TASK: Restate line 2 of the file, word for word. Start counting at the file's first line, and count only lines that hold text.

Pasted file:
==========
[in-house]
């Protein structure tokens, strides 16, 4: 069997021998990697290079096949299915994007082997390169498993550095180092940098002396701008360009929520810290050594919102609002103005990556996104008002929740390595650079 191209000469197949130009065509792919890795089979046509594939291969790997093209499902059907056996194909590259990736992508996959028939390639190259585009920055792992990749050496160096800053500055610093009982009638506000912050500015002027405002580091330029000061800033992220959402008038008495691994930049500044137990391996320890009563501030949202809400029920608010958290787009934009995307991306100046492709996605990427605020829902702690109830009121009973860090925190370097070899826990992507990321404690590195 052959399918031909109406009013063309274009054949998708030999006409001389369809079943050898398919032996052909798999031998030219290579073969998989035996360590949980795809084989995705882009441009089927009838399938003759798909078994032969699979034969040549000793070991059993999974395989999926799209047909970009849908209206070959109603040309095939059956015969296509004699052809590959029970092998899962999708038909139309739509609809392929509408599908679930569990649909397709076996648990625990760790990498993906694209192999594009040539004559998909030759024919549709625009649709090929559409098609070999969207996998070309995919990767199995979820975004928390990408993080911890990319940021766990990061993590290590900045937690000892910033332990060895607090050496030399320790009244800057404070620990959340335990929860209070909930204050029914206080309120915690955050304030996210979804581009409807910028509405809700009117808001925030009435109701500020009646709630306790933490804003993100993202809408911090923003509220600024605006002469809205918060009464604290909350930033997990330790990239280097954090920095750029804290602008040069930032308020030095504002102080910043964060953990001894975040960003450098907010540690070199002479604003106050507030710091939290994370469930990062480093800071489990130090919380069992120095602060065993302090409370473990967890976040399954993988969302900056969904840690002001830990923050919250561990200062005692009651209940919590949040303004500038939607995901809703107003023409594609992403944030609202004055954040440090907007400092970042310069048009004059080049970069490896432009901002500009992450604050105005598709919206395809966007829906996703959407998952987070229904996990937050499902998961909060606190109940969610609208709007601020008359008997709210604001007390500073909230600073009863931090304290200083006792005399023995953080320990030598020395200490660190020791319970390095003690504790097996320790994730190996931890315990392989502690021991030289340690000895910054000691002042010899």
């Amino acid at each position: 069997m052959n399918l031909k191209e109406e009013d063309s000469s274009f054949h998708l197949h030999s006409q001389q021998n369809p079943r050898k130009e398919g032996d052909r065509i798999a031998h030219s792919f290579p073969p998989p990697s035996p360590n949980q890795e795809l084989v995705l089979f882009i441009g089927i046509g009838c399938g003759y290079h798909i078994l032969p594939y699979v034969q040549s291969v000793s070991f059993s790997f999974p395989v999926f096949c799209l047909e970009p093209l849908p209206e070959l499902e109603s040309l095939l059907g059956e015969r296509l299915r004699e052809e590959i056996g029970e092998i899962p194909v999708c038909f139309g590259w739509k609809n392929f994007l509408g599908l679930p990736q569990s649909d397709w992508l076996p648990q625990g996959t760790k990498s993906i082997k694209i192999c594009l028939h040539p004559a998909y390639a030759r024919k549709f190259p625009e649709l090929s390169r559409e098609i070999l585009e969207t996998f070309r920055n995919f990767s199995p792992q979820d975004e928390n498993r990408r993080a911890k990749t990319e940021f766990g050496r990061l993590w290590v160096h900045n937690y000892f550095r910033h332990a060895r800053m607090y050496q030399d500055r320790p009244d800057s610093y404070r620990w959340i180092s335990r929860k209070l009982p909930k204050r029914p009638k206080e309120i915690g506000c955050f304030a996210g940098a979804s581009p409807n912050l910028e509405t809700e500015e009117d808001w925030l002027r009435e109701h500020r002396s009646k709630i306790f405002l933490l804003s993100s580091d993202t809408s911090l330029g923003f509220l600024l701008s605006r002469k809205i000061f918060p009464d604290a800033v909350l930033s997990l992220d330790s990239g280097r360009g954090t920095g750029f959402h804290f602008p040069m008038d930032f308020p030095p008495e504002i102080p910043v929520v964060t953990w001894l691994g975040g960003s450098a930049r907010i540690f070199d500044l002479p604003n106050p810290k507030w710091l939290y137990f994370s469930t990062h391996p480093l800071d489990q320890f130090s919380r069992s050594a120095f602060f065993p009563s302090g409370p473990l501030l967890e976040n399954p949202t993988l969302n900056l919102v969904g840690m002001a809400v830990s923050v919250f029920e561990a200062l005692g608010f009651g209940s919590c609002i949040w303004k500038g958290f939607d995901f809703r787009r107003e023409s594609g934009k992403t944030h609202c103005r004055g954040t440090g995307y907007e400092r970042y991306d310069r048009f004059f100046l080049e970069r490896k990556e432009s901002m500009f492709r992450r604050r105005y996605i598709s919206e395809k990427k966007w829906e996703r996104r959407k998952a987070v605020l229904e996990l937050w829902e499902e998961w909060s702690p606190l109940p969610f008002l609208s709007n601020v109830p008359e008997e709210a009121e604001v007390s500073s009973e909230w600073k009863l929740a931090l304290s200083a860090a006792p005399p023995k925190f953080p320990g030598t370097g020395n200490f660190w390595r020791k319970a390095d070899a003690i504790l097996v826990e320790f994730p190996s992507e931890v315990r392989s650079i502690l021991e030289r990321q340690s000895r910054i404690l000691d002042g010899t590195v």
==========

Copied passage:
């Protein structure tokens, strides 16, 4: 069997021998990697290079096949299915994007082997390169498993550095180092940098002396701008360009929520810290050594919102609002103005990556996104008002929740390595650079 191209000469197949130009065509792919890795089979046509594939291969790997093209499902059907056996194909590259990736992508996959028939390639190259585009920055792992990749050496160096800053500055610093009982009638506000912050500015002027405002580091330029000061800033992220959402008038008495691994930049500044137990391996320890009563501030949202809400029920608010958290787009934009995307991306100046492709996605990427605020829902702690109830009121009973860090925190370097070899826990992507990321404690590195 052959399918031909109406009013063309274009054949998708030999006409001389369809079943050898398919032996052909798999031998030219290579073969998989035996360590949980795809084989995705882009441009089927009838399938003759798909078994032969699979034969040549000793070991059993999974395989999926799209047909970009849908209206070959109603040309095939059956015969296509004699052809590959029970092998899962999708038909139309739509609809392929509408599908679930569990649909397709076996648990625990760790990498993906694209192999594009040539004559998909030759024919549709625009649709090929559409098609070999969207996998070309995919990767199995979820975004928390990408993080911890990319940021766990990061993590290590900045937690000892910033332990060895607090050496030399320790009244800057404070620990959340335990929860209070909930204050029914206080309120915690955050304030996210979804581009409807910028509405809700009117808001925030009435109701500020009646709630306790933490804003993100993202809408911090923003509220600024605006002469809205918060009464604290909350930033997990330790990239280097954090920095750029804290602008040069930032308020030095504002102080910043964060953990001894975040960003450098907010540690070199002479604003106050507030710091939290994370469930990062480093800071489990130090919380069992120095602060065993302090409370473990967890976040399954993988969302900056969904840690002001830990923050919250561990200062005692009651209940919590949040303004500038939607995901809703107003023409594609992403944030609202004055954040440090907007400092970042310069048009004059080049970069490896432009901002500009992450604050105005598709919206395809966007829906996703959407998952987070229904996990937050499902998961909060606190109940969610609208709007601020008359008997709210604001007390500073909230600073009863931090304290200083006792005399023995953080320990030598020395200490660190020791319970390095003690504790097996320790994730190996931890315990392989502690021991030289340690000895910054000691002042010899």